Divine Ace a little ahead of schedule. I made it just in time to get some shots before she left the harbor.
Noordam heaving line stuck:
Crew member adjusting rat guards:
A group of crocodile needlefish hanging around:
This past week was a busy one, but much better than the last.
I had a lot of fun on Tuesday! The Japanese training ship Kaiwo Maru moved from the offshore anchorage to Pier 11. I had a good view of all the action from the Foss tug, Pi‘ilani.
Before leaving the pier, I asked if I could have a look at the engine room. Pretty cool!
One of the engines:
Another photo of Ile de Sein, as we headed out:
One couldn’t have asked for a nicer day!
Approaching the anchorage:
Pilot boat Honolulu, heading back to the harbor after taking the pilot, Captain Ed Enos, out to the ship:
What a lovely sight!
Raising the anchor:
Heading to the harbor:
Emory Carrick heaving a line up to the Kaiwo Maru crew:
Some of the Ile de Sein crew having a look at the ship:
Mikioi, the other tug assisting the ship:
I’ve always been interested in what people come up with in the way of chafing gear.
I was pleased to see a design similar to a couple I made for Falls of Clyde:
An old work in progress photo of one of my projects:
(I really miss doing this sort of stuff. :( )
Adjusting mooring lines and putting chafing gear in place:
Wrapping the line around the bitts:
Not the best photo, but it shows a mooring line stopper in use:
Finally, putting rat guards on the lines:
A big mahalo to Michael MacDonald, Rick Wilson, and Whit Olson of Foss Maritime/Young Brothers! Special thanks to Captain Kamaile Kahoekapu and Emory Carrick.
Some months ago, I learned that Carolina Salguero, Founder and Director of PortSide NewYork, was going to be in Honolulu. I admire the work she has done related to the historic tanker, Mary A. Whalen, so I was looking forward to meeting her.
The day finally arrived (yesterday). It was a pleasure to get to know her beyond Facebook and to talk (quite frankly) about the challenges our respective ships face.
I am very grateful to Captain Tom Heberle of the Hawaii Pilots Association for giving the green light to a tour of Honolulu Harbor for Carolina. Paul volunteered to be tour guide and did an absolutely fab job.
More views of A:
(For some strange reason, I didn’t take very many photos…this post will be wordier than usual.)
Golden Bear rat guards:
There were a lot of interesting comments from Carolina on the differences between our harbors.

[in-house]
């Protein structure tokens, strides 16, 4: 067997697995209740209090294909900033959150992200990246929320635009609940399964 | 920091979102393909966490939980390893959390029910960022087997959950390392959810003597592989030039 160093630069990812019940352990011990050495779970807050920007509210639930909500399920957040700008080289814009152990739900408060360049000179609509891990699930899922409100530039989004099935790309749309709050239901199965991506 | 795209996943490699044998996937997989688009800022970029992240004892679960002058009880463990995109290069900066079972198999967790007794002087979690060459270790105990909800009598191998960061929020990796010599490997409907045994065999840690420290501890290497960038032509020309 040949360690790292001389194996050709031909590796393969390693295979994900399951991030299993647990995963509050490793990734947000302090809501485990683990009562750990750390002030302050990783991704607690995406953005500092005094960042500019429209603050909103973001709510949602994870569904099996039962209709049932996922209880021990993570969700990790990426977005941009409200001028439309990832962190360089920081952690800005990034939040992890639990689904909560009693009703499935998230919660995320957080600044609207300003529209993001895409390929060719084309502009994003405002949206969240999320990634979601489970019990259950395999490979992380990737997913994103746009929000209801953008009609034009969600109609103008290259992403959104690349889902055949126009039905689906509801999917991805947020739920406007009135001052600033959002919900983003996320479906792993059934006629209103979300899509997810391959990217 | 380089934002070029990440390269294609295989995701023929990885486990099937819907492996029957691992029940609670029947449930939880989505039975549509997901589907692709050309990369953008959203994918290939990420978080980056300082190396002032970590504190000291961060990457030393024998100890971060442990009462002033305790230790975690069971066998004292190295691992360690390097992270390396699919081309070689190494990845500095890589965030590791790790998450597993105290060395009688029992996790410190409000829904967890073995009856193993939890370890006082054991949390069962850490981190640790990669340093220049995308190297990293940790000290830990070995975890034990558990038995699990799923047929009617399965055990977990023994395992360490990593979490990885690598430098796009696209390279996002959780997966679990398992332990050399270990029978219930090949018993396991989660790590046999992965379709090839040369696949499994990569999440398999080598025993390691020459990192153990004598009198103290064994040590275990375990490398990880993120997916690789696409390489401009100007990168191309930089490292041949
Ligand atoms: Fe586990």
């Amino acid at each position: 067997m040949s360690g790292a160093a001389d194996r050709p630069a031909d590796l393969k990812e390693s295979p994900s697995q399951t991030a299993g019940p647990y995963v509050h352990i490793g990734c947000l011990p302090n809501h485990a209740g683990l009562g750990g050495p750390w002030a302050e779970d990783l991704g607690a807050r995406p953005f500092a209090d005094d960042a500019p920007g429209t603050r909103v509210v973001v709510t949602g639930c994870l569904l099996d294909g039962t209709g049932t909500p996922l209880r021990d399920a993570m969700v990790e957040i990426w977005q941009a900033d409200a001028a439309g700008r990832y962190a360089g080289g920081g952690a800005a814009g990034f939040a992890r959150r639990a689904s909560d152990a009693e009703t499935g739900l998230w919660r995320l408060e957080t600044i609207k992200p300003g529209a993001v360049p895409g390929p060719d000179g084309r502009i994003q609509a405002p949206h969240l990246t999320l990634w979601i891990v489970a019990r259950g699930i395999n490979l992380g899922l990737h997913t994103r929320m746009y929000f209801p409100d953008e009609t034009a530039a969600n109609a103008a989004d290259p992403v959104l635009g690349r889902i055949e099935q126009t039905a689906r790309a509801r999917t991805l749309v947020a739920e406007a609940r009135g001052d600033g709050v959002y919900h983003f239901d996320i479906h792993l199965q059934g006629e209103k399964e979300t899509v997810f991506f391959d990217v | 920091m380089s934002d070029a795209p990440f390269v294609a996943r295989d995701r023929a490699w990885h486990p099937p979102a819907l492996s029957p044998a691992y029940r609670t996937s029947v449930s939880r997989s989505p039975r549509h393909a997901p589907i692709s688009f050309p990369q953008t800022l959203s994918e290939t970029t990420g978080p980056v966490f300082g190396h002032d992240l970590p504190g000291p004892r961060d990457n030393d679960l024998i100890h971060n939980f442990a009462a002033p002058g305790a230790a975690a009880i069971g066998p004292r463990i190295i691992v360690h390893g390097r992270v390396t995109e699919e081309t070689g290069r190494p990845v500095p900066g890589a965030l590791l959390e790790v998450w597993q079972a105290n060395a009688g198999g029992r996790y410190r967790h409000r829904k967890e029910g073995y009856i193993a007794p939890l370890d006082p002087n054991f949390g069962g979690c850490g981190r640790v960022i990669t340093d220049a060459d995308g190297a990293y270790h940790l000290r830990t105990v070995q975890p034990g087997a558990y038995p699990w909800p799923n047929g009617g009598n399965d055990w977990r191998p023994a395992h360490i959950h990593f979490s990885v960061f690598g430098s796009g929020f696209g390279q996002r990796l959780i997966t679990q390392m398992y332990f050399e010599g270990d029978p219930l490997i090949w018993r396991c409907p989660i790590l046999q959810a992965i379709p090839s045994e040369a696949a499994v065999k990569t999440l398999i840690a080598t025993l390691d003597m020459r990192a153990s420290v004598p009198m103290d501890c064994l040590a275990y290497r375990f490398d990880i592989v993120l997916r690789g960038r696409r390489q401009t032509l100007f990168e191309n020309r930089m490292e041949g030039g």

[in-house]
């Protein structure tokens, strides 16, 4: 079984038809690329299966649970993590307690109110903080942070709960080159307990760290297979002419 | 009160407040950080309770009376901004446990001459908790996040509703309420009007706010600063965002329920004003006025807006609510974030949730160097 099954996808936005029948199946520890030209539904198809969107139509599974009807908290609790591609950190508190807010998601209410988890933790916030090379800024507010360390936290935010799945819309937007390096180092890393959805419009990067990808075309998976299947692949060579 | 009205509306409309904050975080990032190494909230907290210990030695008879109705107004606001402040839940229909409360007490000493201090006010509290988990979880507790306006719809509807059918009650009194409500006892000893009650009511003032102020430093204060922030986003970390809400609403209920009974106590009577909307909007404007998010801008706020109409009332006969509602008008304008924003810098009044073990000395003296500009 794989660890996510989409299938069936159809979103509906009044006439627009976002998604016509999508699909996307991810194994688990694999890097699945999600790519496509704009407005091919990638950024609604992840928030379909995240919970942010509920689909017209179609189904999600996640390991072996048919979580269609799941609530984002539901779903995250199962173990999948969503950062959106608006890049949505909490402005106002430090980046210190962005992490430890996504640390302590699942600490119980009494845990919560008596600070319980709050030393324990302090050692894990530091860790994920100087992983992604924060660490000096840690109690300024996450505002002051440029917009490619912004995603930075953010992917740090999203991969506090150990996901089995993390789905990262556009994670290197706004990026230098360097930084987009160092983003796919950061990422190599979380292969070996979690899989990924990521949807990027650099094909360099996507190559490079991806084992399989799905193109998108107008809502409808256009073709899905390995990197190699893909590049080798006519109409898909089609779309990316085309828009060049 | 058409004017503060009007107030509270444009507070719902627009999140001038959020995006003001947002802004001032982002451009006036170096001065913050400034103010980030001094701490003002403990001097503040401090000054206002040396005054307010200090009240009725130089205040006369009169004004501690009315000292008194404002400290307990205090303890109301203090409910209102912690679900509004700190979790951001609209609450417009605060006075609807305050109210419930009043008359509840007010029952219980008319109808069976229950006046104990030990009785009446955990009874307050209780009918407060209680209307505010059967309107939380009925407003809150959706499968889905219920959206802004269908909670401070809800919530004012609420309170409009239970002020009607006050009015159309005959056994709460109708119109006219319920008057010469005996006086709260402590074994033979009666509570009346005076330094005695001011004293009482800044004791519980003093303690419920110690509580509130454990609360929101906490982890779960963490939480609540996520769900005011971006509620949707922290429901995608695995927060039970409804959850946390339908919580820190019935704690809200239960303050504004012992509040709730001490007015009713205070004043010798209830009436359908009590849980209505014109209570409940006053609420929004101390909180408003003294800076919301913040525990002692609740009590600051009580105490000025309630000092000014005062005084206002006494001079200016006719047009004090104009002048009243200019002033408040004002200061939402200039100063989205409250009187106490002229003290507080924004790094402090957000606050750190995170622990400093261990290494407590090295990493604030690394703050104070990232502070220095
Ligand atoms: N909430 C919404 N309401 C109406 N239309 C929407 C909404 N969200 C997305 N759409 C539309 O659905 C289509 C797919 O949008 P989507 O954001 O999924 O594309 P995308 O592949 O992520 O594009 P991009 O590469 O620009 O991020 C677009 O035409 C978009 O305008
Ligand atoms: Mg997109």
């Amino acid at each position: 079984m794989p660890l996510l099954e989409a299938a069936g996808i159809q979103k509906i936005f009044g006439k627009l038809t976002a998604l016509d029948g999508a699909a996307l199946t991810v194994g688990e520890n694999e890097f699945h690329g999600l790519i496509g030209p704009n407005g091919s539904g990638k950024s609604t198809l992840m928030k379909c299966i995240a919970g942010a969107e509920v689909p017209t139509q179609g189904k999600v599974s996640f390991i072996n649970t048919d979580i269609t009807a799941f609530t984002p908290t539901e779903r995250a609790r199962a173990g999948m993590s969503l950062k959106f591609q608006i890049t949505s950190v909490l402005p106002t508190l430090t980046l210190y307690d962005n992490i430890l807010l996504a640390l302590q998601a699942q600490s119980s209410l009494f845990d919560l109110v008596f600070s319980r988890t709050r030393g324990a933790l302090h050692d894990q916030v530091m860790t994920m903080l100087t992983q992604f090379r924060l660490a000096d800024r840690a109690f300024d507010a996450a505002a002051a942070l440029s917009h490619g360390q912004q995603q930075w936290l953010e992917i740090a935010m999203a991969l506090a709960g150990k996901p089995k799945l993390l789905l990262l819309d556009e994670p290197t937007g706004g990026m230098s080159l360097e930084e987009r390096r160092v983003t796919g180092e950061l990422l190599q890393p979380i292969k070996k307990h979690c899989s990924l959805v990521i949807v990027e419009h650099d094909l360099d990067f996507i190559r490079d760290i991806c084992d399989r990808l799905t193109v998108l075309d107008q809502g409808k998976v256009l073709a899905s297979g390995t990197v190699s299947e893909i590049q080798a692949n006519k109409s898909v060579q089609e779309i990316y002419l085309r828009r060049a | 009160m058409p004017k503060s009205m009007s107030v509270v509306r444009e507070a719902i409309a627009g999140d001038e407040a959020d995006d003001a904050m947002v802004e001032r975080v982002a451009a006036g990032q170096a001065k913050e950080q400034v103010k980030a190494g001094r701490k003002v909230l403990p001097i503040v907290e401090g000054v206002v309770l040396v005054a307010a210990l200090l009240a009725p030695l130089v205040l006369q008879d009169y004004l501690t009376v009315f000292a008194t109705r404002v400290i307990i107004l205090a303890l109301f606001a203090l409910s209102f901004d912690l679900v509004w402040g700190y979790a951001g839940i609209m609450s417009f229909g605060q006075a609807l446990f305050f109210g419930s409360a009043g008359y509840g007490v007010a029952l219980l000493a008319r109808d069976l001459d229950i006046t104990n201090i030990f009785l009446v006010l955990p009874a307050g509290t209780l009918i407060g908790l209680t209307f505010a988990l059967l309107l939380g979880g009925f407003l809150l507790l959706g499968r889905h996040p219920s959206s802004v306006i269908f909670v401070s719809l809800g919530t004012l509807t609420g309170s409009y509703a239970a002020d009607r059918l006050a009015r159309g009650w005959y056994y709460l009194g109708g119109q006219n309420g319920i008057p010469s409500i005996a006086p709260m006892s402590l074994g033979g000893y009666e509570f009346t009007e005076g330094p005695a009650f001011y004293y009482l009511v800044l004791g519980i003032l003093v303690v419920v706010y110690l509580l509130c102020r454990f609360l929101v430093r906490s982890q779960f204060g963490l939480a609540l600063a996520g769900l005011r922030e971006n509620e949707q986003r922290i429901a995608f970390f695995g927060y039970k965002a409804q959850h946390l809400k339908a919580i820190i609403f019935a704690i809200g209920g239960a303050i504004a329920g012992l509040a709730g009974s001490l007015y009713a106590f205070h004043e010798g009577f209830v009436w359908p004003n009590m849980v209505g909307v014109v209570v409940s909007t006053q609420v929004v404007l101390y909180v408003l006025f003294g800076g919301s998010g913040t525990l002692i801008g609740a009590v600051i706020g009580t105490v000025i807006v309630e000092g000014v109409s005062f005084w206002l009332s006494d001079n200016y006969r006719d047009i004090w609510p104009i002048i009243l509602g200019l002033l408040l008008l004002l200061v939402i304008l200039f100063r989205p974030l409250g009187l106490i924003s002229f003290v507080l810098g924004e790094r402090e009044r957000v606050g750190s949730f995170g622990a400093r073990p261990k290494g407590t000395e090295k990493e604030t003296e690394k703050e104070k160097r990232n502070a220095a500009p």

Mahalo to Friends of Falls of Clyde’s president, Bruce McEwan, for a nice dinner. I think there was food for thought provided as well.
The coup for me, was arranging for us to spend the night aboard the ship. Another friend of mine had wanted to do the same thing a couple of years ago, but the idea had been squashed. (Sorry, Matt! Next time.) I was still a bit worried that word would get out and we’d be forced to call it off.
I was also worried that some weird person(s) would be hanging about the pier. Happily, it turned out to be a quiet, uneventful night.
I slept in the bunk in the cabin that I use as my office. It was perfect for someone my size. I can’t see how it could be comfortable for a tall/large person. I guess when you’re tired after standing watch in rough weather, any bunk will do.
There are large “B-52” roaches on board. I saw them scuttling about on the deck, but fortunately, they left me alone. I hope.
As usual, the ship was warm and humid. There was no need for a blanket at all, even with both portholes open. In fact, I found myself wishing I had a small fan.
The only thing that bothered me was the steady “plop” of water into buckets when it started to rain before dawn. The sound woke me up and it was hard to fall asleep again.
All in all a great experience. I’d definitely like to do it again.
A brief trip to the harbor to take pictures.
Salishan arriving with Monterey Bay:
Tira Lani assisting:
Miyagi Maru arriving at Pier 9:
A bit of a tight fit with Robert C. Seamans and Wild Thing also tied up there.
Captain Tom Collins was the pilot:
Setting up rat guard:
I feel kind of like a paparazza!
There’s a small public park by Piers 5 and 6. I chose it as the location for my Sunday ship spotting.
I had some time to kill due to a change in the shipping schedule, so I stopped by FOC first. I did a little bit of maintenance and picked up some spare line for a small project:
No, I’m not doing anything to the silly gangway…just fixing the sign on the platform.
First ship of the day, Marguerite Ace:
I wasn’t going to stick around for the arrival of Overseas Anacortes (already have pics of her), but I found enough things to amuse me and it was a nice day.
They fixed one range marker. I think it’s time to attend to the other one on Pier 7:
A lot of sea grapes means more bird gifts on FOC:
Speaking of birds, here’s a cute zebra dove couple preening:
Another zebra dove with a twig:
Copies of this notice were attached to a couple of the trees by Pier 5:
It would be pretty cool to see a monk seal by FOC.
On the on the other side of the same coconut tree, a bunch of trophies:
The elongated skull at the top is interesting. It looks like it’s from a large trumpetfish.
Busy tugs (Nokea, Mary Catherine, Kokua):
Mikioi with Overseas Anacortes passing by:
Overseas Anacortes turning:
Before I left the harbor, I went to Pier 11 to have another look at Polar Star.
More time on the pilot boat!
On the way out of the harbor, the Coast Guard working on a buoy:
Captain Ed Enos getting ready to go aboard Coral Bay:
Mega yacht Vava II
(Just a small fraction of what it cost to build this yacht would be nice to help FOC.)
Coral Bay at the pier:
Coral Bay rat guards:
Hachinohe Maru, a wood chip ship:
Thanks to Captain Ed Enos!